Published in BMJ 2015 Apr 1; 350:h1603
Authors: Nerland US et al.
Physical therapy and minimally invasive surgery both fared well in randomized trials against open surgery.
Two recent studies shed light on options for treating patients with lumbar spinal stenosis.
In a randomized trial, investigators compared surgical decompression versus a formal physical therapy (PT) program in 169 patients with lumbar spinal stenosis and neurogenic claudication; all patients were considered candidates for surgical decompression and had consented to surgery. Intent-to-treat and sensitivity analyses revealed no significant differences in physical function (primary outcome) or in pain, disability, symptoms, or expectations (secondary outcomes) between the surgery and PT groups at any point during 2-year follow-up. Although 57% of patients assigned to PT crossed over to surgery during follow-up, the researchers state that statistical techniques show the equivalence of PT and surgery.
In a multicenter, observational study, investigators used data on 885 patients from a spine surgery registry to compare the effectiveness of microdecompression versus open laminectomy in patients with lumbar spinal stenosis. About 70% of patients in each group experienced clinically meaningful improvement in disability. To minimize confounding, propensity-matched cohorts were used for statistical analyses. Microdecompression and laminectomy were equally effective for preventing disability, and no differences between groups were observed for length of surgery, perioperative complications, or quality of life. Unsurprisingly, length of hospitalization was significantly shorter in the microdecompression group.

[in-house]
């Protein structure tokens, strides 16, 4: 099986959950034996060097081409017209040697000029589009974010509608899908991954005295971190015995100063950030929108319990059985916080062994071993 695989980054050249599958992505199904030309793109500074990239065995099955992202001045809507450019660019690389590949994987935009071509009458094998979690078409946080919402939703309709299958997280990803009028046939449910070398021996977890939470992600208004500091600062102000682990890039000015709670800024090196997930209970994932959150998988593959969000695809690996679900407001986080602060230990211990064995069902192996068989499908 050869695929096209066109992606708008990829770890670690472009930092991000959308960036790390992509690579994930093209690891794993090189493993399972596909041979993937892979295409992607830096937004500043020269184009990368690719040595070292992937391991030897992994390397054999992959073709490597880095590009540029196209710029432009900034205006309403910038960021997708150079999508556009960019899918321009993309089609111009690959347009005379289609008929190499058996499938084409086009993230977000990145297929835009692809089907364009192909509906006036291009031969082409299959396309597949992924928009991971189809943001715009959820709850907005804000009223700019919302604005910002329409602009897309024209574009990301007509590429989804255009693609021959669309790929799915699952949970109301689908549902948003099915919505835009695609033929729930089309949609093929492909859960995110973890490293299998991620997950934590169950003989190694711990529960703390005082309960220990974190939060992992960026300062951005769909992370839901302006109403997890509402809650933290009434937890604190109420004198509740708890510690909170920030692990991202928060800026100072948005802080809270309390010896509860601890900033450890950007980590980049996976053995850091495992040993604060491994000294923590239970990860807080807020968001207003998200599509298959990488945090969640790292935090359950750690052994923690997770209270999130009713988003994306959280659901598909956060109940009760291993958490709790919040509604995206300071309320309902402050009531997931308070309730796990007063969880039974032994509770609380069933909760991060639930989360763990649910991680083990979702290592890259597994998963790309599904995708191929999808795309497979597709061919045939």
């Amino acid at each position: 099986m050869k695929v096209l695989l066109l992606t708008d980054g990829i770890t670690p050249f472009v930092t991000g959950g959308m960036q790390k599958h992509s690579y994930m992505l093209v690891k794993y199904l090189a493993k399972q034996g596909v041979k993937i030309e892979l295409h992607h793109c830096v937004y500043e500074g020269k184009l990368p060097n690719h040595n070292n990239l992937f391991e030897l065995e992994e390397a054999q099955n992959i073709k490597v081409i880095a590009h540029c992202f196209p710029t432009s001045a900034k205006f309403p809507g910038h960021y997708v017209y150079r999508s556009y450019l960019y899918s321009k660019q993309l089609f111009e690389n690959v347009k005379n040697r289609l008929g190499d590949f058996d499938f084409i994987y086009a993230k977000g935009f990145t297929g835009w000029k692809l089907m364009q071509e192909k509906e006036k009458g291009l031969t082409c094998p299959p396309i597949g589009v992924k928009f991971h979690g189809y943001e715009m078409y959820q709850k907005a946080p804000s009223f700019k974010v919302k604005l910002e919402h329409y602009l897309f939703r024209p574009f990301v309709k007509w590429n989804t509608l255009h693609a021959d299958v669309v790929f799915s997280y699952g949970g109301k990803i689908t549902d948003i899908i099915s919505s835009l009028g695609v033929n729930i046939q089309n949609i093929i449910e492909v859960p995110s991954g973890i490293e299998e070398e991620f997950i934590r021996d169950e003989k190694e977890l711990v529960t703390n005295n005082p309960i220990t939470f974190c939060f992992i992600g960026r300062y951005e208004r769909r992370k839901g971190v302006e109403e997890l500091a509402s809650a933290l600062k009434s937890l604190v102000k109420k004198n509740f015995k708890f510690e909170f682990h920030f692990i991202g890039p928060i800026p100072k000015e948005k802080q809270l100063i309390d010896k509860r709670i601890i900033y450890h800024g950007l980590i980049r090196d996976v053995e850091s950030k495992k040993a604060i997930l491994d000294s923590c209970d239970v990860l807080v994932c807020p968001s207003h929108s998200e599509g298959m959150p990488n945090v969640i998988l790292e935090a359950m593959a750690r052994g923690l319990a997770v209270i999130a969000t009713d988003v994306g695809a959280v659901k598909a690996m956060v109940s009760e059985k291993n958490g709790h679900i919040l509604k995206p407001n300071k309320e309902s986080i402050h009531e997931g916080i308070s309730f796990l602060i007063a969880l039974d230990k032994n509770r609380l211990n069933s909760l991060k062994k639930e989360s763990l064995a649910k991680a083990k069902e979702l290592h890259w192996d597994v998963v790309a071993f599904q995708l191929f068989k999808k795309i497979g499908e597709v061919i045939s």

The results of these two studies provide guidance for patients with lumbar spinal stenosis and their clinicians. PT might be a reasonable initial option for patients with symptomatic lumbar spinal stenosis who are being considered for surgery. For patients who do undergo surgery, microdecompression might be a better option than open laminectomy.